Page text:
Now let me tell you what I love about Holiday. I love Johnny’s reckless, boyish attitude toward life. It is unusual but perfectly simple to me. He has no aversion to work; he has worked hard for twenty years. Now, at thirty, he has made some money, so he wants to take some time off to enjoy himself and find out what life really is. Then, he will come back and work when he knows why he is working. “Retire young, work old.” If you ask me, that’s brilliant! Linda understands what he means, and it makes a lot of sense to her. Unfortunately, Linda’s younger sister, Julia, Johnny’s fiancee, does not know about his grand holiday plans. She has some plans of her own for his future. Her father shares them. Many have reviewed this movie and said that it presents an uncapitalistic view of work and money, but I don’t think so. The American dream is to work hard, make your own living, and pursue happiness in whatever way you see fit. Johnny has worked hard and has made his own living; I think the American dream would allow him to now spend his money enjoying his life for a while.
Cary Grant is excellent in the role of Johnny Case. This is my favorite role of his. He is humorous yet serious, but he is also very tender and sympathetic. He loves to have a good time; there’s nothing he loves more than doing a good back flip-flop. However, he knows the meaning of unselfish love. He allows Julia to make his appearance very refined, and he is even willing to try her way of living for a few years to make her happy. However, even though he is infatuated with Julia, he finds true companionship and compassion in Linda.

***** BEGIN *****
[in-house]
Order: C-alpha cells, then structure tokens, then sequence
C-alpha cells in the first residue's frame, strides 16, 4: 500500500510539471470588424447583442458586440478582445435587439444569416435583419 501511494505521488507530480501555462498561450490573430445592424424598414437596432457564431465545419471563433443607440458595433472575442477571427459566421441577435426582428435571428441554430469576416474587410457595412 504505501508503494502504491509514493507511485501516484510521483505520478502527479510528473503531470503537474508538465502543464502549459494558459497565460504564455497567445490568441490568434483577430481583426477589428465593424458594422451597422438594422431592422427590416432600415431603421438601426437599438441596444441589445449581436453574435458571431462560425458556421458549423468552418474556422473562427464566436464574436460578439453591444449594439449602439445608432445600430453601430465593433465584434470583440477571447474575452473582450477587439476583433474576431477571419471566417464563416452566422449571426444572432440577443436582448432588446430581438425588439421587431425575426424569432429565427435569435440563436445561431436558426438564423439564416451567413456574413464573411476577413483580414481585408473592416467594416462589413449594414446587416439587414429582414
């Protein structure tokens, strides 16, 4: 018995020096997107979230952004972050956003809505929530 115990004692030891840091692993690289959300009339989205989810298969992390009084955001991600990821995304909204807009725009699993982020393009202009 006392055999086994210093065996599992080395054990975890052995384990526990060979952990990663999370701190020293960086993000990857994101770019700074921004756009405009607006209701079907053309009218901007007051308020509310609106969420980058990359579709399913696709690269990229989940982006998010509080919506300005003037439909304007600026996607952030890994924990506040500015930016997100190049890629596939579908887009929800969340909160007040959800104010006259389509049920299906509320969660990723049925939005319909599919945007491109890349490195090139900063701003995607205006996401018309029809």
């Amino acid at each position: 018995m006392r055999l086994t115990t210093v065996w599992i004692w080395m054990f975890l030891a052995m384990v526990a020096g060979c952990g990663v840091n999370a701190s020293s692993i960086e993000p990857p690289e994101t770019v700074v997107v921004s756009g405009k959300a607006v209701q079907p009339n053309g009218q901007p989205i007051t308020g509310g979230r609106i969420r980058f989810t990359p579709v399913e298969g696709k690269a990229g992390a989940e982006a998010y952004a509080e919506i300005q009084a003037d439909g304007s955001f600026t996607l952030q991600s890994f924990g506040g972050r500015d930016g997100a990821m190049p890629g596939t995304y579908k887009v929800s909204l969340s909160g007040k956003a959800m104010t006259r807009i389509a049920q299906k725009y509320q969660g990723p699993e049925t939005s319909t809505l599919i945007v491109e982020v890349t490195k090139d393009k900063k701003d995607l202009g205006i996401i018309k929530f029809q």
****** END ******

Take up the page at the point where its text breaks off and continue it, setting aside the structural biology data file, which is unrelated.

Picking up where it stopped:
Katharine Hepburn is magnificent in the role of Linda. I like seeing her in a rare unemancipated role. She is so sweet and feminine as Linda. She is obviously greatly confined by “the marble pillars,” yet she doesn’t know how to escape until Johnny comes into her life. She takes to Johnny immediately. She likes his jovial, playful, informal manner. He’s so different from the men she usually sees. By the time she has had a private tete-a-tete with Johnny, she knows that she loves him, but she is completely sisterly. She loves Julia more than anything in the world, so she convinces herself that she loves Johnny just as a brother. Rather, she loves him for Julia. When Mr. Seton agrees to the betrothal, Linda is more excited than Julia is. Linda is the strongest Seton child; Julia agrees with her father, Ned is cowed by him, but she is a rebel. She is the only family member who has any sympathy for Ned. It soon becomes obvious that she and Johnny want the same things, while Julia loves the life of high society.
Julia is played very well by Doris Nolan. My only criticism has been that she doesn’t seem quite as beautiful to me as she is to everybody in the movie. She looks a little like Carole Lombard. After seeing the 1930 version of Holiday, however, I decided that she was just right for the role. In the beginning, she seems very close to Linda. She may be a little snobby, but she seems like a nice girl. The first time you see her true colors is in the scene when her father approves her marriage. She is pleased by his offer to arrange a party until she remembers that Linda wants to throw the engagement party on New Year’s Eve. She looks sarcastically at her father and says, “One of those ideas of hers.” He simply responds, “I think by now you and I know what to do about those ideas of Linda’s.” This is the first time we see Julia’s true nature. Up to this point, even Linda doesn’t know about Julia’s harsh personality. She loves her sister too much to see her cold, calculating device of saying what will please people and then getting her own way. It is in that scene that we understand why Linda is so unhappy here. Before that, we think that she is just bored and restless, and she does, too. It is only when we see her father and sister basically plotting behind her back to completely disregard plans which are very dear to her that we realize why she told Johnny, “Case, compared to the life I lead, the last man in a chain gang thoroughly enjoys himself.” It’s more than boredom. Linda can feel the coldness and indifference of her family members toward herself even though she hasn’t consciously acknowledged it yet.